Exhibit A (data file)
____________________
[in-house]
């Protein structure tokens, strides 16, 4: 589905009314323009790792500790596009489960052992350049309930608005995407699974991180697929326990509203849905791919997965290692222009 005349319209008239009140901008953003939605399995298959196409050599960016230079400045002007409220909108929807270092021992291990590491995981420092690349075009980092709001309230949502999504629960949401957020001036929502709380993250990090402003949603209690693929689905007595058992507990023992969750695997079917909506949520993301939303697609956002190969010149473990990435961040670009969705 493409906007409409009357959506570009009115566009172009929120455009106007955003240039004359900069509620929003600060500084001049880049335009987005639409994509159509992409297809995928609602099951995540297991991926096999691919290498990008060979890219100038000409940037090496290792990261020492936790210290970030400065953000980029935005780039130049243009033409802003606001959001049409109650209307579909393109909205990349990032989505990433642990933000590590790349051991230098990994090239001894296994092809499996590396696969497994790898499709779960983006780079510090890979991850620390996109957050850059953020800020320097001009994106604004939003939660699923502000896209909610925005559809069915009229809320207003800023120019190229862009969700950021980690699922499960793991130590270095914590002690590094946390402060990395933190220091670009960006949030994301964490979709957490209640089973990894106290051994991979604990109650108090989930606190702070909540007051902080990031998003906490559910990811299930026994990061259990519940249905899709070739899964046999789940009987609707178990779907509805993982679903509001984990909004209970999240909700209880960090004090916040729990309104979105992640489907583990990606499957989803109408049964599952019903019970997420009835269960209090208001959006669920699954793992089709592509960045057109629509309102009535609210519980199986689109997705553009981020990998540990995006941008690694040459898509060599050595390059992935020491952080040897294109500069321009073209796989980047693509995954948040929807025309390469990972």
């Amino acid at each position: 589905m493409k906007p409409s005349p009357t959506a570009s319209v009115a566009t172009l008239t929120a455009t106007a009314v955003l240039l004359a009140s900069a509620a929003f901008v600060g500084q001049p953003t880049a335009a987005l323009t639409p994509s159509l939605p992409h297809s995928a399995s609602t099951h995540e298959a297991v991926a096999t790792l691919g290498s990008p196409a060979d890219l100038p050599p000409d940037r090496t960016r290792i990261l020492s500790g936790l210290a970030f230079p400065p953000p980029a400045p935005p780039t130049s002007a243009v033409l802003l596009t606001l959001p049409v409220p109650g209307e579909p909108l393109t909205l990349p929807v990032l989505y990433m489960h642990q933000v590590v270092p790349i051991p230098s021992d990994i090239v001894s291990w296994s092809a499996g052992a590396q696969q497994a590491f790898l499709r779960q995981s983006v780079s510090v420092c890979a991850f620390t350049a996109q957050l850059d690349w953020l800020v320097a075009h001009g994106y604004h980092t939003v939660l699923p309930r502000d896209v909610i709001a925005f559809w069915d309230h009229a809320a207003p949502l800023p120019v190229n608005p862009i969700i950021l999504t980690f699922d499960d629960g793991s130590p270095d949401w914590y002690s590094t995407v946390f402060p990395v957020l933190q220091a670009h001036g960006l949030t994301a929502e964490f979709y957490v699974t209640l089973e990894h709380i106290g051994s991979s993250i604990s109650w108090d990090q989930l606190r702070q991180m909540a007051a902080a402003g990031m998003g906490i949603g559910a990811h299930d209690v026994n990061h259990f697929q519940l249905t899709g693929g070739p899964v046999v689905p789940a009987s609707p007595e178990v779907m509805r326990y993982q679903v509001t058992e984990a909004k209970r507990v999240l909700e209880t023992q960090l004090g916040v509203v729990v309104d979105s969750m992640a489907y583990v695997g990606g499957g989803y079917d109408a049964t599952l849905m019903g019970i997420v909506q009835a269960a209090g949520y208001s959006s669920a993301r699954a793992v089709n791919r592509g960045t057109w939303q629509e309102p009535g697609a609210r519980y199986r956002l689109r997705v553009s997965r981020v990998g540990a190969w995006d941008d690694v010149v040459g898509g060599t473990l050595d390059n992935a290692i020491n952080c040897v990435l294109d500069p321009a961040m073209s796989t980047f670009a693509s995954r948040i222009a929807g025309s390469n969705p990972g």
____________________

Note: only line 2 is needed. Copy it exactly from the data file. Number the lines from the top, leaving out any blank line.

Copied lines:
């Protein structure tokens, strides 16, 4: 589905009314323009790792500790596009489960052992350049309930608005995407699974991180697929326990509203849905791919997965290692222009 005349319209008239009140901008953003939605399995298959196409050599960016230079400045002007409220909108929807270092021992291990590491995981420092690349075009980092709001309230949502999504629960949401957020001036929502709380993250990090402003949603209690693929689905007595058992507990023992969750695997079917909506949520993301939303697609956002190969010149473990990435961040670009969705 493409906007409409009357959506570009009115566009172009929120455009106007955003240039004359900069509620929003600060500084001049880049335009987005639409994509159509992409297809995928609602099951995540297991991926096999691919290498990008060979890219100038000409940037090496290792990261020492936790210290970030400065953000980029935005780039130049243009033409802003606001959001049409109650209307579909393109909205990349990032989505990433642990933000590590790349051991230098990994090239001894296994092809499996590396696969497994790898499709779960983006780079510090890979991850620390996109957050850059953020800020320097001009994106604004939003939660699923502000896209909610925005559809069915009229809320207003800023120019190229862009969700950021980690699922499960793991130590270095914590002690590094946390402060990395933190220091670009960006949030994301964490979709957490209640089973990894106290051994991979604990109650108090989930606190702070909540007051902080990031998003906490559910990811299930026994990061259990519940249905899709070739899964046999789940009987609707178990779907509805993982679903509001984990909004209970999240909700209880960090004090916040729990309104979105992640489907583990990606499957989803109408049964599952019903019970997420009835269960209090208001959006669920699954793992089709592509960045057109629509309102009535609210519980199986689109997705553009981020990998540990995006941008690694040459898509060599050595390059992935020491952080040897294109500069321009073209796989980047693509995954948040929807025309390469990972």